New Arlington Heights policy won't permit Pride flag at village hall
After a request to fly the Pride flag at Arlington Heights village hall, board members Tuesday narrowly approved new, written rules permitting four flags that can be flown, but the Pride flag isn't on the list.
The new flag display policy, approved on a 5-3 vote, limits the flying of flags on property owned, leased or controlled by village government to the official flags of the United States of America, state of Illinois, village and the National League of Families POW/MIA flag.
That vote came after an amendment to the ordinance offered by Trustee Nicolle Grasse failed by a 4-4 vote. It would have allowed the village board to vote to fly any other flags that have been recognized and flown by the federal and state governments, including the Pride flag.
Trustee Rich Baldino supported the amendment, but when it failed, voted the other way on the main ordinance.
"This has not been an easy decision for me," Baldino said. "I came in here being sympathetic to the ordinance and still am."
Supporting the new flag policy with Baldino was Mayor Tom Hayes and Trustees Jim Tinaglia, John Scaletta and Jim Bertucci. Those against it, while also supporting the amendment, were Grasse, Mary Beth Canty and Robin LaBedz. Trustee Tom Schwingbeck, who was first to propose the village board's Pride Month proclamation in May, was absent from the meeting Tuesday night.
Hayes acknowledged the new written flag policy -- that codifies unwritten village practice -- was precipitated by recent discussions in neighboring towns about whether to fly the flags in support of the LGBTQ community on municipal flagpoles. The ordinance, he said, is a way to handle all other requests to fly flags on the poles in front of village hall.
"Local government flagpoles should be limited to flying flags that all of its residents can support," Hayes argued, adding that a municipality shouldn't promote "political or social" content there.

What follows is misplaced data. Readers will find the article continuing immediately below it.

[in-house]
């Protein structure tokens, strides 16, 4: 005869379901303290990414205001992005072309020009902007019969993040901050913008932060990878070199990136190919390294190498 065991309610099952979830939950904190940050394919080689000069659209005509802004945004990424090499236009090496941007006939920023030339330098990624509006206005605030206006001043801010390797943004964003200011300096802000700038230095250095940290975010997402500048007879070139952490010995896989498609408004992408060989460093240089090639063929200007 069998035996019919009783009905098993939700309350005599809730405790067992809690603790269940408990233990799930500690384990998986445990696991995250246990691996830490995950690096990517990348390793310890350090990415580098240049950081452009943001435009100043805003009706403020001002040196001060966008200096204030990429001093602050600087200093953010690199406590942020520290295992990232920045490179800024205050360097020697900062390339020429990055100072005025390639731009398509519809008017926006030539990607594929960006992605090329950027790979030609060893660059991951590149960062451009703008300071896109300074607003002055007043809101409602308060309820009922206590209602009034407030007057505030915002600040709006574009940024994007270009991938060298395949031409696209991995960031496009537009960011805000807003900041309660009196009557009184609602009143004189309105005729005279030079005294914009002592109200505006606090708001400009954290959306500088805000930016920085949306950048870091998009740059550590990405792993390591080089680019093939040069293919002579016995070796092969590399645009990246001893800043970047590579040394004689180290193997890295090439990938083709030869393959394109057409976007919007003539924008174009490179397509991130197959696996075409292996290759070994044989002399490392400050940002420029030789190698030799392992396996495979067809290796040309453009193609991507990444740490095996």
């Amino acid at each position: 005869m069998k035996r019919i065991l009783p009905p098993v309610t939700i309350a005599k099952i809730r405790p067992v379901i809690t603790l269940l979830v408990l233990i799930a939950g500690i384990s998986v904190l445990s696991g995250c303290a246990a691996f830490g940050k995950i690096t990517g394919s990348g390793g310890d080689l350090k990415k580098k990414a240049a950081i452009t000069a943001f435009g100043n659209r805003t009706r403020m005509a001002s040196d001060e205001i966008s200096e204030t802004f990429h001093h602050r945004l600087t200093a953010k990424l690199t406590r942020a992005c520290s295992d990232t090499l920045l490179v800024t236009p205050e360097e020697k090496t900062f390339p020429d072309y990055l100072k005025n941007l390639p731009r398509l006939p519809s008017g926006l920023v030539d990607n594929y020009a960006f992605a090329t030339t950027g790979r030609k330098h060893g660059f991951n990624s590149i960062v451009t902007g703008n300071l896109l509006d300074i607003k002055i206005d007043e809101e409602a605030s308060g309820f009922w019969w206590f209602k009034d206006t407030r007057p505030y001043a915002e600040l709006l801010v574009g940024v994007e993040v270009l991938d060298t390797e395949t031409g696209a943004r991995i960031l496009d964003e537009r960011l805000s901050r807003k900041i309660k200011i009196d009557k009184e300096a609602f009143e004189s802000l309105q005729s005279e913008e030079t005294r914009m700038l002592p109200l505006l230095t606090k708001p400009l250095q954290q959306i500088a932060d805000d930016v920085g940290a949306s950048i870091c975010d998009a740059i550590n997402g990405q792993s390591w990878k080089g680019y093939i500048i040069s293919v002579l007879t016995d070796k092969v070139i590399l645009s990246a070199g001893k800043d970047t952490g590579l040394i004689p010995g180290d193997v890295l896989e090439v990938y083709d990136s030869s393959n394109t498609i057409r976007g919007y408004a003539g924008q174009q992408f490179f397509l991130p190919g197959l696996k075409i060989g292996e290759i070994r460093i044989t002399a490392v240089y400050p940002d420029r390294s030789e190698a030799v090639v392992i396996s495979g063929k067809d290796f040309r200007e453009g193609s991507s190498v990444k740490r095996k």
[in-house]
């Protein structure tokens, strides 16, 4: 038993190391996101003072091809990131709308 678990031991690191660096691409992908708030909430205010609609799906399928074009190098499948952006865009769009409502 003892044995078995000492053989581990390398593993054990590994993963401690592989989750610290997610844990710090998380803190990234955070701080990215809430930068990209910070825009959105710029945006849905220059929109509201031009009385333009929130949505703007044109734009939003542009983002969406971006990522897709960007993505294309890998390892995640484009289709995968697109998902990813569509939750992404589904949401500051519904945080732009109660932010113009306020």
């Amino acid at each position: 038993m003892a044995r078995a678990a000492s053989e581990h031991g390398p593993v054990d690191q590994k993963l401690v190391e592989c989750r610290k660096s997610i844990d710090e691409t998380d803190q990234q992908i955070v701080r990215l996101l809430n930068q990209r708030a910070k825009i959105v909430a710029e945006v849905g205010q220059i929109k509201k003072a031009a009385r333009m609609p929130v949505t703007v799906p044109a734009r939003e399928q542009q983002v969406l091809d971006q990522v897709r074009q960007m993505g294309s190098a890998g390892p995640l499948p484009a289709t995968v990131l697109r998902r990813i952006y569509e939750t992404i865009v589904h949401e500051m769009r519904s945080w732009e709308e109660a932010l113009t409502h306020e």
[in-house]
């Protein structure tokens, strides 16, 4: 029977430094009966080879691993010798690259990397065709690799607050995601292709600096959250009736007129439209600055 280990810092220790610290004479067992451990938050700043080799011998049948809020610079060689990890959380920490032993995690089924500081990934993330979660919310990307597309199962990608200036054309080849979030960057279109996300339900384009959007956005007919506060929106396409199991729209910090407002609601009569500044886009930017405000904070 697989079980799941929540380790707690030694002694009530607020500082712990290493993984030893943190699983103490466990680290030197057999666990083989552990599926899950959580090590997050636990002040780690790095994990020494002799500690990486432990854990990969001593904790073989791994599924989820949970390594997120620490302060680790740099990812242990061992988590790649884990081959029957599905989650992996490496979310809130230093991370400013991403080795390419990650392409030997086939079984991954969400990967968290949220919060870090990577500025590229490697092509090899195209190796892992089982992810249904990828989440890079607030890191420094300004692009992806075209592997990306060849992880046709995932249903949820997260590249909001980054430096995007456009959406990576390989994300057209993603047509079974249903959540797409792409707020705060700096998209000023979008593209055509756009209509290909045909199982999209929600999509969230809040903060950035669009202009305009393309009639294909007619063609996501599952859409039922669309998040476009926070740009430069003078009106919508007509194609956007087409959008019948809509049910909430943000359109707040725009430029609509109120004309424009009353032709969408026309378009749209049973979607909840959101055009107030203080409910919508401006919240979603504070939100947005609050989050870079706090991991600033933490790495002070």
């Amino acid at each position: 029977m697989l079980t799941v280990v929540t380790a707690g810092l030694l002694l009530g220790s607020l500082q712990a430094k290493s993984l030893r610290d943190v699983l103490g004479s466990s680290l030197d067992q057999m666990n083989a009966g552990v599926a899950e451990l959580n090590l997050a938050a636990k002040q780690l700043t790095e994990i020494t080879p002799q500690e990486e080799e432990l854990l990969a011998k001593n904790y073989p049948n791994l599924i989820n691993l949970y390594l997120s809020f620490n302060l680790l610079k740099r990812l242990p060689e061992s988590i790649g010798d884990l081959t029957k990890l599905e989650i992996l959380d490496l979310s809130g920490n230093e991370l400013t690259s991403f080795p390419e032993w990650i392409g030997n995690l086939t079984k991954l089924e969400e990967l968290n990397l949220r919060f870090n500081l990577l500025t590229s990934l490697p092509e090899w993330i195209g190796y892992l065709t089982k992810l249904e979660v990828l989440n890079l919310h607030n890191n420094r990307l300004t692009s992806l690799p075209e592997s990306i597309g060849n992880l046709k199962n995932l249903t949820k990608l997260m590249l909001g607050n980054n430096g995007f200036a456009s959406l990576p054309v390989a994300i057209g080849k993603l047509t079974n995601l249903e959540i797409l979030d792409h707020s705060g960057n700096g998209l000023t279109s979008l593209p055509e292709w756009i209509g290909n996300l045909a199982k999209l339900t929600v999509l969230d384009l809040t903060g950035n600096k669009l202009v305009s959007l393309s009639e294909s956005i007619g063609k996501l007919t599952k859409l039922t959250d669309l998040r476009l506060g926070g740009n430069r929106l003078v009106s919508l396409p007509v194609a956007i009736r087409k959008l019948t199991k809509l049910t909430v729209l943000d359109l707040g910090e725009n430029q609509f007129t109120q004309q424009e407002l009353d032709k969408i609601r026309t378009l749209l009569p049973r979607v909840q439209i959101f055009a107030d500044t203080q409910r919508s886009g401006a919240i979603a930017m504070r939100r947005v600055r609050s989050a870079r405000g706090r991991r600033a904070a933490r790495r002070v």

Canty called the ordinance an "overreaction," because it was proposed two days after the village received a request to fly the rainbow flag, which Village Manager Randy Recklaus said was the first request he could recall from someone in the community to fly a flag.
Canty said her family, which is filled with veterans, proudly flies the American flag.
"However, they would also agree the flag of our country that we fly very proudly at one time in our history said I was three-fifths of a person, and my family was three-fifths of a person," said Canty, who is biracial. "Until recently, that flag also stated my brother could not marry the man he loved. Times change, and it is important we as a welcoming village -- one that talks about being welcome -- actually takes the time to show that we are welcoming."
Of the two dozen public speakers during the board meeting, two-thirds of them -- some carrying Pride flags or signs -- opposed the new ordinance, while the other one-third were in favor.
"This was not a referendum on the Pride flag," Hayes said at the end of the meeting, drawing jeers from the crowd. "This was a decision based on a bigger picture -- based on requests that will be coming down the road -- and we need to have a policy in place that's more than an unwritten policy."